Why did you choose to pursue your field of study?
My work in leadership is compelled by a continual frustration with leadership being reserved for the few. Instead, our world needs everyone to recognize their leadership potential and responsibility. My work in AFNR education is motivated by my experience as a student finding my “home” in a brand new AFNR education program, led by Mr. Gary Geswein, at Lanesville High School. I want all students with an interest in AFNR and leadership to have access to a place to call home in their academic journey just like I did.
What is one exciting thing you’re currently working on?
I recently had a theoretical manuscript accepted in the Journal of Leadership Studies – a premier journal in leadership research – which introduces the concept of “leadership for sustainability.” It is exciting to think about the potential impact of a new perspective on leadership being introduced and how my work can continue to evolve and transform the way we think about, and enact, leadership.
What’s the best part about your job?
I get to work with individuals committed to becoming better teachers and leaders. To see their dedication to excellence and to be a part of their journey is why I love my job.
If you weren’t a faculty member, what type of career would you pursue?
Before transitioning to graduate school, I taught AFNR at the middle school and high school levels in Indiana. If I wasn’t a faculty member, I would enjoy getting back into the secondary school classroom as an AFNR educator.
What do you like most about MSU?
When I was nine or ten, my older brother coached my little league baseball team. Before one season, he came to me and asked what our team name should be, and I responded “the Spartans” because I loved watching Michigan State’s gritty, hardworking basketball team. While I didn’t grow up in Michigan, I have always been a Spartan. Therefore, I am extremely grateful to have the opportunity to work at Michigan State.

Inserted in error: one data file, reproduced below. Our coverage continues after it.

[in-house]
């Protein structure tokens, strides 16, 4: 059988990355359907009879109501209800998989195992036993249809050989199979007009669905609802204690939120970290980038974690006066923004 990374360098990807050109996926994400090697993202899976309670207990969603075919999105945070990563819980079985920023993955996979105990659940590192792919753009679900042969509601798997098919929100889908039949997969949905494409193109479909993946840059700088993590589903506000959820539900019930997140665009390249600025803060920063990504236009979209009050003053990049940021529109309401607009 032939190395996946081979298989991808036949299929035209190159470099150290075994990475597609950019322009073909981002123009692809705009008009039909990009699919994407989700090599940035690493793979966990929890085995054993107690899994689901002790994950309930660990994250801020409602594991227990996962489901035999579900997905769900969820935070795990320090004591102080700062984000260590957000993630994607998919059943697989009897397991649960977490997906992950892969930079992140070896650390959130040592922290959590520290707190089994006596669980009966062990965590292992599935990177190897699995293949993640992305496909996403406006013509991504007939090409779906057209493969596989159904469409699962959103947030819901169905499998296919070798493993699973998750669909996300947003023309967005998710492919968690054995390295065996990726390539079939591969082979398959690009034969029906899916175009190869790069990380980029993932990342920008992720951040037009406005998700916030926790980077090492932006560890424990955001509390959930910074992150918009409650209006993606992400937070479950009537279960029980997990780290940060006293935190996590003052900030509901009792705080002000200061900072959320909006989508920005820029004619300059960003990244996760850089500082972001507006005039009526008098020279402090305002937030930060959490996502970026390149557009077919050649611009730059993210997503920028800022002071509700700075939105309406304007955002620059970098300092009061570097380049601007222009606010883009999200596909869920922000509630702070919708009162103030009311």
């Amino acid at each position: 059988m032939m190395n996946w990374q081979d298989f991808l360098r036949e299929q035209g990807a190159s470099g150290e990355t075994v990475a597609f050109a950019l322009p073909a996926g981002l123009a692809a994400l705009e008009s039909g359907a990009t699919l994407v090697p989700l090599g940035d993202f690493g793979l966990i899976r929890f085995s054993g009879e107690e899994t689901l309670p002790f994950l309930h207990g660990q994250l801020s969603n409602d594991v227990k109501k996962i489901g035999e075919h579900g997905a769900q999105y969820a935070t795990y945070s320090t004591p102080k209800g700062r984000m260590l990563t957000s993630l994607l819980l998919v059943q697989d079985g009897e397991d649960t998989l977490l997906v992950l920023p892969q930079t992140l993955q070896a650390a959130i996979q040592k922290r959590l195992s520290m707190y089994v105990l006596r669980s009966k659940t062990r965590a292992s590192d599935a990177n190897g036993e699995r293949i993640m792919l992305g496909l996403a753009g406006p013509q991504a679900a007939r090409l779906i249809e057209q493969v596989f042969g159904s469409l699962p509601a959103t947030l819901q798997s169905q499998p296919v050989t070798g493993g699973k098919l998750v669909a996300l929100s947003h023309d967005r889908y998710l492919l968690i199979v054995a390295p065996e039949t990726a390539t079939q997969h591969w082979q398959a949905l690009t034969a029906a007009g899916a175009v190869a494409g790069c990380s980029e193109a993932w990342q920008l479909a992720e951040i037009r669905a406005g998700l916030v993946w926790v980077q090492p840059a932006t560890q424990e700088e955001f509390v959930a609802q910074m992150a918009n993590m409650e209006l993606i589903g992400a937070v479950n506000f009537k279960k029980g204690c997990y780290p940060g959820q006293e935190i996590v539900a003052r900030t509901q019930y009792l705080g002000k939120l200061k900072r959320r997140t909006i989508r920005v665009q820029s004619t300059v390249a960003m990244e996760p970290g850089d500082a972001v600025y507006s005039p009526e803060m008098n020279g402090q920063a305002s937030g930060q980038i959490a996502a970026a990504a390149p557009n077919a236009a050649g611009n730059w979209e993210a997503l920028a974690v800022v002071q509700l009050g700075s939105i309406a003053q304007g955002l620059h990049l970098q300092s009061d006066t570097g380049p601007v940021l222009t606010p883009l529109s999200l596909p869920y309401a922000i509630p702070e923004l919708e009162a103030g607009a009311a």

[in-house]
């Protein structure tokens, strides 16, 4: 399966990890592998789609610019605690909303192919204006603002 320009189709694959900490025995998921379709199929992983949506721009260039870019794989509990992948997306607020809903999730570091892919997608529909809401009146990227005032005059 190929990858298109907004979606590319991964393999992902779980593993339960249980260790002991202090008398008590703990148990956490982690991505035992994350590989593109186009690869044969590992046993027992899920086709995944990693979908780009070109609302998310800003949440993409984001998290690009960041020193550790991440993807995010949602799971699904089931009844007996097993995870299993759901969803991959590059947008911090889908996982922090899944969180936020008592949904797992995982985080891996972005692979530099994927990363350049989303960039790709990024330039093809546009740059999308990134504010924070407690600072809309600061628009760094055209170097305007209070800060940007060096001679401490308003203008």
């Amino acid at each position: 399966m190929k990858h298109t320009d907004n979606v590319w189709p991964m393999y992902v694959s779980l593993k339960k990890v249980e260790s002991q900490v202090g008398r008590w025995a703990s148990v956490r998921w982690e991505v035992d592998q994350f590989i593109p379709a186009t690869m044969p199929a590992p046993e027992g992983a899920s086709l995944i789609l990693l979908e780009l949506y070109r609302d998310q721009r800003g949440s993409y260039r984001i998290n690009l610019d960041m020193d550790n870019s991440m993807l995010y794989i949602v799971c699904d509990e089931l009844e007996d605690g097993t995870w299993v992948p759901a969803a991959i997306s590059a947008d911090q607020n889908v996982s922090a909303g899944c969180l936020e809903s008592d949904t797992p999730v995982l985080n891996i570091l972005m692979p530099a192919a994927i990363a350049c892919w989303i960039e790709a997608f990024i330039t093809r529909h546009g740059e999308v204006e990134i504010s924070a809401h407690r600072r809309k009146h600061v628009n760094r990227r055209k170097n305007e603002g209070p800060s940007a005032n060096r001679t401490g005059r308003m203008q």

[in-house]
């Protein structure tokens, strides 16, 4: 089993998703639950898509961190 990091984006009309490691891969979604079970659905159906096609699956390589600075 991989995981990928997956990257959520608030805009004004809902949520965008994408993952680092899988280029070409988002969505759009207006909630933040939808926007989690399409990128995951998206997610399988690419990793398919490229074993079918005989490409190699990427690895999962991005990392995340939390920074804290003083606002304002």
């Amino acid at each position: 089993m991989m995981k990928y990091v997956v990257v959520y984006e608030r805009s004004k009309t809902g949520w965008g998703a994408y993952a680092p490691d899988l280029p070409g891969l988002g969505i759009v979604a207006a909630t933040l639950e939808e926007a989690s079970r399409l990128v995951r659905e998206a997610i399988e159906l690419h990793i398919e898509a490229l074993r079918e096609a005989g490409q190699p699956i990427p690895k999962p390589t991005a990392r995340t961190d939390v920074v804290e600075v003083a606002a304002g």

What is something many people don’t know about you?
One thing my family is known for is doing handmade wood carvings. My maternal grandfather, Floyd Hicks, was an expert wood carver who taught my parents (Denzil and Shirley McKim), myself, and my siblings (Seth, Simon, and Rebekah) how to carve. As the “Hicks Family Carvers,” three generations of the family attend festivals demonstrating traditional approaches to hand carving wooden chains, pocketknives, puzzles, pliers, and other items. I don’t carve as much as other family members, but I enjoy attending a festival each year to reconnect to the craft.
What’s the best advice you’ve ever received?
It doesn’t matter where you are from, what you’ve been through, or that you’ve failed in the past, with effort and commitment, you can be successful.
How would you want your students to remember you or describe you after they graduated from MSU?
As I mentioned, the students I work with are poised to change the lives of others and the world through teaching and leadership. I am just a small part of their journey but, I hope, they remember me as someone who gave them a few tools to reach their full potential for positive impact.